Trauma-based & Family Psychotherapy For Angry, Anxious, Depressed, and Frustrated Families

Suicidal Thoughts In Children & Teens

Tamara Hill, MS, LPC
Licensed Child & Adolescent Therapist
Certified Trauma Therapist

Suicidal thoughts often occur, in children and teens, more than we think they do. Sadly, many adults are unaware of these thoughts and may be under the assumptom that their child or adolescent would never consider suicide as an option to cope with strong emotions or great challenges.

Do you know a child or adolescent who is struggling with depression, anxiety, or another mental health condition? If so, it is important to understand that depression, anxiety, and many other mental health conditions can often lead children or teens to consider suicide.

This article will briefly review my upcoming webinar focused on providing education on child and adolescent suicide.

 

What comes to mind when you think of children and adolescents who may be considering suicide?

I’m sure you are thinking about at risk or unsupported teens who are struggling in school with grades or building relationships. You may also be thinking of a child or teen who’s family dynamic is complex, emotionally un-supportive, or chaotic. Sadly, this is not always a typical picture of the lives of children and teens who are considering suicide as a remedy to their pain. In fact, many kids and teens from very loving, supportive, and emotionally stable households and families find themselves considering suicide. Suicide is not a phenomenon that ONLY occurs among a certain group of kids and teens. Suicidal thinking can occur in anyone despite race, age, social economic status, culture, ethnicity, level of education, ability, etc. Suicidal thoughts are more common than most people realize.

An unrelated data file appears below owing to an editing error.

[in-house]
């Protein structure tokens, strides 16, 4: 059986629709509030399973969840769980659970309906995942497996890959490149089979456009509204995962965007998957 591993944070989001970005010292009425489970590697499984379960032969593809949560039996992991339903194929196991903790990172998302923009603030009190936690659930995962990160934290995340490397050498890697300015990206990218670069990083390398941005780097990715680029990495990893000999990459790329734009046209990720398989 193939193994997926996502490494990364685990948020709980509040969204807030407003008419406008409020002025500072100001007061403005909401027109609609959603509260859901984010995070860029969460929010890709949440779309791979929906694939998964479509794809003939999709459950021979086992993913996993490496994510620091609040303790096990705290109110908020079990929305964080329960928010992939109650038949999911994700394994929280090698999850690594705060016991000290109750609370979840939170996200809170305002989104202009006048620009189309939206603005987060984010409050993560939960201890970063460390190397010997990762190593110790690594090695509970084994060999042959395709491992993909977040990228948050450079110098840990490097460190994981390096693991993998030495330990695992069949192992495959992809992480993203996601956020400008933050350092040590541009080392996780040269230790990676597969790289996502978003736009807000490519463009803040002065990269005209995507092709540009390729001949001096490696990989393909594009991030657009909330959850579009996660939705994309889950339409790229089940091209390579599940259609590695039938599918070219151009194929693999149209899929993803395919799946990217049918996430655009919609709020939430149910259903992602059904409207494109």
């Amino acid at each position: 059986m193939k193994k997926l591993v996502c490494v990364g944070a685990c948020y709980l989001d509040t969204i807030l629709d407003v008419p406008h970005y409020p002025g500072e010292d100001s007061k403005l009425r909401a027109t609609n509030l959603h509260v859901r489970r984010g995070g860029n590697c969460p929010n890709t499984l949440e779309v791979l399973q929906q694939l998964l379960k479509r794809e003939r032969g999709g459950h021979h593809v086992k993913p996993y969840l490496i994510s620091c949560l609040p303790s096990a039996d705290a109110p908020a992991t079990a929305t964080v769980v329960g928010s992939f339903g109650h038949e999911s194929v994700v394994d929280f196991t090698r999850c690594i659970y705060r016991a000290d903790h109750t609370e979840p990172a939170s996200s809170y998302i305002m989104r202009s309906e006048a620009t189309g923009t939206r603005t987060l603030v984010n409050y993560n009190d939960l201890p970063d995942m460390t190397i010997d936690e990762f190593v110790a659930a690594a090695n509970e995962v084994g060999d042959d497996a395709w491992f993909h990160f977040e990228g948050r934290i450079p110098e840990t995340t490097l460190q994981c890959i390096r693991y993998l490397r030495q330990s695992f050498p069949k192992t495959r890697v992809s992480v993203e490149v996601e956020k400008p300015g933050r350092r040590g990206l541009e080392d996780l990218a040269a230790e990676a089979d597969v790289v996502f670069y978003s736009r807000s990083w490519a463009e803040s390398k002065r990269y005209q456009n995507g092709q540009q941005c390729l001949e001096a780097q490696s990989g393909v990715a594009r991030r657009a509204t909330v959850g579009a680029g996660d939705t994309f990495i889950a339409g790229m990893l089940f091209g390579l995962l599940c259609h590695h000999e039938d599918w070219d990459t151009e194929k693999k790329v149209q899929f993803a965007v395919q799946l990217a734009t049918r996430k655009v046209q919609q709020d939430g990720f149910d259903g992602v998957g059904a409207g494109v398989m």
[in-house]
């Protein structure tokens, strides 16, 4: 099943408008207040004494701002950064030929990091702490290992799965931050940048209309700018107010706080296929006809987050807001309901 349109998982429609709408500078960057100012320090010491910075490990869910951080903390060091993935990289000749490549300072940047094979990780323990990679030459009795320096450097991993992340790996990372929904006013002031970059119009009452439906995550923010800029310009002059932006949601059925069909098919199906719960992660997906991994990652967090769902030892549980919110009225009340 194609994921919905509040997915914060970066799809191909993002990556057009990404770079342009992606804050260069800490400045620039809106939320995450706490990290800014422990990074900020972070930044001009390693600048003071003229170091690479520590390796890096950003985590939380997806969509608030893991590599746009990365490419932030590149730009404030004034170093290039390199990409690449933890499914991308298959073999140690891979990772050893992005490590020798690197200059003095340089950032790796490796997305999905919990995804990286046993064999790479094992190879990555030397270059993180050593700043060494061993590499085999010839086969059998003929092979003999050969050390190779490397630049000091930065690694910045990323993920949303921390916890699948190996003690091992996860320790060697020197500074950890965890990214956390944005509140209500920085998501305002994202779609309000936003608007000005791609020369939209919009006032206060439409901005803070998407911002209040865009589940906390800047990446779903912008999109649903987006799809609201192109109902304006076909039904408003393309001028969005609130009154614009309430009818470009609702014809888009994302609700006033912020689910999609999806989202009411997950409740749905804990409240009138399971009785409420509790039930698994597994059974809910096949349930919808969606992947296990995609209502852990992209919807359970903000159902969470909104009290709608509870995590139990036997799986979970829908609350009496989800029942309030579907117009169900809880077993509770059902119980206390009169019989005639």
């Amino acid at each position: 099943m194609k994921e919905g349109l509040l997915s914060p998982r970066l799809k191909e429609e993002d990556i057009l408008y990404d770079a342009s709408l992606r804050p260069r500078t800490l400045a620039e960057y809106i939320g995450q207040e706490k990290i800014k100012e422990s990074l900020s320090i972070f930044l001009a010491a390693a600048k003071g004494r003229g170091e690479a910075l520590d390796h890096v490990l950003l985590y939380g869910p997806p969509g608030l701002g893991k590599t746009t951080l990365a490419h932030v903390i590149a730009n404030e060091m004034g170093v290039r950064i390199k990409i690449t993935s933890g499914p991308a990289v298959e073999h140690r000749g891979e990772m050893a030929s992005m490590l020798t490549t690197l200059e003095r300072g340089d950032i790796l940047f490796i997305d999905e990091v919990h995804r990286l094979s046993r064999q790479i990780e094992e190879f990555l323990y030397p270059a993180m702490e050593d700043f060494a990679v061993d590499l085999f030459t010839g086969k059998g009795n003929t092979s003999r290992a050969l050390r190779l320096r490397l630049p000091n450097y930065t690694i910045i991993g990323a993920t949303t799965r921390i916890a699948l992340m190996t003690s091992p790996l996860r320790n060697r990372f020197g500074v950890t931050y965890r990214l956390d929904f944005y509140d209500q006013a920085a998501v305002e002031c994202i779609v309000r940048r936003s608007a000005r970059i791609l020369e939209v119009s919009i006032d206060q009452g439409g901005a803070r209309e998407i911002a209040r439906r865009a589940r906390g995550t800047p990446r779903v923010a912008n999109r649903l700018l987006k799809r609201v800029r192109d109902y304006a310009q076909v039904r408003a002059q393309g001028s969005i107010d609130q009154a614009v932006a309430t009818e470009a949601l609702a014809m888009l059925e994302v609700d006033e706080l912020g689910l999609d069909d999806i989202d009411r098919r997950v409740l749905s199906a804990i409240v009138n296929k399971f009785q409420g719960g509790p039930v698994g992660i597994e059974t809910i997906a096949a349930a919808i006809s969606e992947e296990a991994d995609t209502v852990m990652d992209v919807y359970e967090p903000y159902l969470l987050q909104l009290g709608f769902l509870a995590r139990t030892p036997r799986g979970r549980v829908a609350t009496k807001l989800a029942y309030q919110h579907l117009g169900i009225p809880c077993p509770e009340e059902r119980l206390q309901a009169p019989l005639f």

Why do people consider suicide?

In one of my private practice’s I see adults who are struggling with grief, loss, anxiety, or trauma and many of these clients have had fleeting suicidal thoughts. My goal in each of my sessions is normalizing their emotions and thoughts and validating them. The truth of the matter is that suicidal thinking is often another form of “problem-solving” and attempting to escape difficult situations or feelings. For some people, escape or problem-solving may include substance abuse, overeating, under-eating, chronic exercise, increased sex drive or desire, etc. For other people, problem-solving may include suicidal thinking. We all have different ways we think of coping and sadly, some people rely on the wrong things to cope. Suicidal thinking may be considered negative coping. My job is to ensure my client recognizes that there are better options.

What is your webinar about?

I was asked to present a webinar for a wonderful website (full of resources for teachers, parents, and other types of educators), this past January, on the signs and symptoms of suicidal thoughts in youth. I was honored to have been asked to provide this valuable information.

Why are you focusing so much on suicide this year?